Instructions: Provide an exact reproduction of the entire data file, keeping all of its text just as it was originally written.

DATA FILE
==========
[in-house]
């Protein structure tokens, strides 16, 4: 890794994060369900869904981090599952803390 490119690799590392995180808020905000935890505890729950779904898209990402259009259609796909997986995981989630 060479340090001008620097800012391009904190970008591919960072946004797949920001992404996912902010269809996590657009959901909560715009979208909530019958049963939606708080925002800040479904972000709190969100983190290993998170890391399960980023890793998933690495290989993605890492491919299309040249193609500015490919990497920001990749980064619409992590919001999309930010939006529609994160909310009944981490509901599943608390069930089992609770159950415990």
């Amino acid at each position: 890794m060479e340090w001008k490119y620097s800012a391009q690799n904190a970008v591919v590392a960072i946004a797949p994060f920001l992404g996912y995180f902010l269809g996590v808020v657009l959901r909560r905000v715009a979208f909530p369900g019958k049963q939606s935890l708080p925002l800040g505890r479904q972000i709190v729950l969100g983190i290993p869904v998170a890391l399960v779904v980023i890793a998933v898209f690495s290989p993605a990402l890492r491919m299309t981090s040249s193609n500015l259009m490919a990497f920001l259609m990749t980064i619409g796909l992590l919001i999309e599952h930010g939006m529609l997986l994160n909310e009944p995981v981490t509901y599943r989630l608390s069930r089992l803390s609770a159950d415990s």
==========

[in-house]
């Protein structure tokens, strides 16, 4: 890794994060369900869904981090599952803390 490119690799590392995180808020905000935890505890729950779904898209990402259009259609796909997986995981989630 060479340090001008620097800012391009904190970008591919960072946004797949920001992404996912902010269809996590657009959901909560715009979208909530019958049963939606708080925002800040479904972000709190969100983190290993998170890391399960980023890793998933690495290989993605890492491919299309040249193609500015490919990497920001990749980064619409992590919001999309930010939006529609994160909310009944981490509901599943608390069930089992609770159950415990």
């Amino acid at each position: 890794m060479e340090w001008k490119y620097s800012a391009q690799n904190a970008v591919v590392a960072i946004a797949p994060f920001l992404g996912y995180f902010l269809g996590v808020v657009l959901r909560r905000v715009a979208f909530p369900g019958k049963q939606s935890l708080p925002l800040g505890r479904q972000i709190v729950l969100g983190i290993p869904v998170a890391l399960v779904v980023i890793a998933v898209f690495s290989p993605a990402l890492r491919m299309t981090s040249s193609n500015l259009m490919a990497f920001l259609m990749t980064i619409g796909l992590l919001i999309e599952h930010g939006m529609l997986l994160n909310e009944p995981v981490t509901y599943r989630l608390s069930r089992l803390s609770a159950d415990s």